After years of rapid economic growth, bold policymaking and shrewd business tactics, China has become a global player. With its business interests expanding at every opportunity, China’s power now rivals that of the United States. In Eastern Europe, China’s strategic engagement is focused on Ukraine.
Beijing sees Kyiv as an attractive partner in the so-called One Belt One Road, or New Silk Road, plan to unite West and East into a Eurasian market. Ukraine’s economy desperately needs foreign investment, but many foreign investors see its highly volatile political situation as an insurmountable liability.
Despite continuing economic crisis, corruption and war in Ukraine, Chinese investment has been slowly rising over the past three years. While this has been to Ukraine’s economic advantage, it would be remiss of the nation’s leaders not to consider the potential destabilising effects of investment from authoritarian economic powers on Ukraine’s fragile democracy.
Recent Chinese investments driven by resource-seeking motives in Southern Africa and Latin America confirm such concerns. The investments in Africa have led to a stream of allegations concerning the quality of Chinese infrastructure, labour abuses and human rights violations.
China has never been Ukraine’s political ally, nor of any other state that aims for democracy and all that comes with it (freedom of speech, free trade, political pluralism, fair elections and the protection of human rights).
In the conflict between Ukraine and Russia, China has not shown firm support for Ukraine. Diplomacy between Beijing and Moscow has always been primarily led by trade relations, energy resources and military weaponry. Far from condemning Russian aggression in Ukraine, China has called simply for restraint and a negotiated solution based on international law.
Still, regardless of this fence-sitting, China has supported Ukraine’s weakened economy through investment and trade. This has played a significant role in reviving the once strong agricultural sector. Since Russia annexed Crimea in 2014, the volume of agricultural trade between Ukraine and China has increased by 56 per cent.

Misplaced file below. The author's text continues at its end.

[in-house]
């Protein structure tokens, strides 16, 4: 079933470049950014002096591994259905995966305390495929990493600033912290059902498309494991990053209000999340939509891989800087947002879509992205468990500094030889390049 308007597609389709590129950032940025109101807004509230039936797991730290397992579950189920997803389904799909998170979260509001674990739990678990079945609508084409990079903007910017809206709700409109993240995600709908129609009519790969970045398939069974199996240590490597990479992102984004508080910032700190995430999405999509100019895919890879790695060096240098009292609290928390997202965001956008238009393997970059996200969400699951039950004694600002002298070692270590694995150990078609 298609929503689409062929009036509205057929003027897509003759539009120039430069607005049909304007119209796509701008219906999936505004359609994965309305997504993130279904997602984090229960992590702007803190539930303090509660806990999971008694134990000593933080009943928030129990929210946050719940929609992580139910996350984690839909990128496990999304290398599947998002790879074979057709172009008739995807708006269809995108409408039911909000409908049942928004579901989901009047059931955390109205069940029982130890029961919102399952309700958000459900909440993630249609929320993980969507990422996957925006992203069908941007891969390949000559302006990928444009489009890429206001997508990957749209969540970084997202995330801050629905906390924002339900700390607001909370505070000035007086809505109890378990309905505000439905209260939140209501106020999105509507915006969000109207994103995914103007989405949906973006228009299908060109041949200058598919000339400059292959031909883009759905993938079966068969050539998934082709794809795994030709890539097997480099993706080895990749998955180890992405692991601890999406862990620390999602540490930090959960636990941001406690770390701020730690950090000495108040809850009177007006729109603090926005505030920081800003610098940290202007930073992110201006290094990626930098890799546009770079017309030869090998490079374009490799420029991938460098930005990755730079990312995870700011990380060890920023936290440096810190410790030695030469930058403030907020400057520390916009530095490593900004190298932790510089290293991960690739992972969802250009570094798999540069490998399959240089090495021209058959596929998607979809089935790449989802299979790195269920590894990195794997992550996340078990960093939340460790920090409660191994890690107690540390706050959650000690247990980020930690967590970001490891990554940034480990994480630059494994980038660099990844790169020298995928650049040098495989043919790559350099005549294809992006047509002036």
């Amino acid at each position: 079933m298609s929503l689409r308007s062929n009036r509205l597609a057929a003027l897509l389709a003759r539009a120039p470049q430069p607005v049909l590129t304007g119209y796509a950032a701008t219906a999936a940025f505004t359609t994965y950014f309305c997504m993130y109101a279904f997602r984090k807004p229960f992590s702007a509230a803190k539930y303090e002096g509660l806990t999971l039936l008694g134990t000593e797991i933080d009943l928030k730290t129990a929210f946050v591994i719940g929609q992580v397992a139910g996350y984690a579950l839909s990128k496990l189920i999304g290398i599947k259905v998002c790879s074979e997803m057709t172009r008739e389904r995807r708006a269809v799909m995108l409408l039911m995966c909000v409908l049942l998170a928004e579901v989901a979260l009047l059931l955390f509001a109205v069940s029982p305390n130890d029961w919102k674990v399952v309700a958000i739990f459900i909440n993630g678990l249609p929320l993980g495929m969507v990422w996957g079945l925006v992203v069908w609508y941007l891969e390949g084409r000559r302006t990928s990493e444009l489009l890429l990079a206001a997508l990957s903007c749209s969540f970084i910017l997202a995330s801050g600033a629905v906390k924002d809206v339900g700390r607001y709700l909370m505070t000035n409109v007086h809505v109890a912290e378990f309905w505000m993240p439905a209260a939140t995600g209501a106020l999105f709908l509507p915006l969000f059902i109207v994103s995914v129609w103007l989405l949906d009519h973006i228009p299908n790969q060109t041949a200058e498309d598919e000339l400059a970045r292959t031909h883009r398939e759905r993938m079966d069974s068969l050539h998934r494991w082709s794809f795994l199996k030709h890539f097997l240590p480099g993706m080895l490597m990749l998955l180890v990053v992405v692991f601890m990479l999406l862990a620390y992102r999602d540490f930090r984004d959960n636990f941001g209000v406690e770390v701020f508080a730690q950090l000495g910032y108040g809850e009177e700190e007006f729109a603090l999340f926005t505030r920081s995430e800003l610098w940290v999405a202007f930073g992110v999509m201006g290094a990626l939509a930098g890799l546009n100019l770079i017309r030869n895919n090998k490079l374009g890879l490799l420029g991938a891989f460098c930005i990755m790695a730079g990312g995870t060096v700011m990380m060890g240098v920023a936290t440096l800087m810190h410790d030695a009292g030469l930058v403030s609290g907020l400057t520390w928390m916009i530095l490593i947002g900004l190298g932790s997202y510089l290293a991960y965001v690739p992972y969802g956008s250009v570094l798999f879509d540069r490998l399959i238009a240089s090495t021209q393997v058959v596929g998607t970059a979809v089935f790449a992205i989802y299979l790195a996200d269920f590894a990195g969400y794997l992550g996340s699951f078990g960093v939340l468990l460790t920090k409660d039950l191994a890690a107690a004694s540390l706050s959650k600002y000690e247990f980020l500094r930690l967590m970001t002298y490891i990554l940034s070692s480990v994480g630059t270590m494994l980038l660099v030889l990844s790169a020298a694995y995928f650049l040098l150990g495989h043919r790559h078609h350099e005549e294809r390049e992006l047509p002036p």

Chinese leaders are aware of the benefits of balancing trade relations with Russia and Ukraine. Economic co-operation with Ukraine loosens China’s long-standing economic dependence on Russia while compensating for the West’s unwillingness to grant Ukraine large-scale economic assistance.
Certainly, China’s communism has long departed from Maoist-style authoritarianism. Co-operation with the West proves its ability to adjust and operate very well within the regulatory frameworks of the World Bank and the International Monetary Fund.
On the other hand, the last three years of political development in Ukraine clearly indicate a desire to move towards a Western democratic approach. The International Foundation for Electoral Systems 2015 public opinion survey in Ukraine found that the 2013-14 Maidan movement supported liberal sociopolitical values and Ukraine’s decision to shake off a Soviet legacy of paternalism and conformity.
Committed to democratic ideals and the rule of law, Ukraine now looks to the developed West for inspiration. In May 2015, decommunisation laws were passed to remove communist monuments and rename public places to erase communist themes. By December, the Communist Party of Ukraine, Communist Party of Ukraine (renewed) and Communist Party of Workers and Peasants were banned.
Certainly, the vigour and dynamism of Chinese engagement with Ukraine means that, given proper strategic planning, its economy has many possibilities to advance. However, to protect its democracy, Ukraine must also tackle a number of challenges.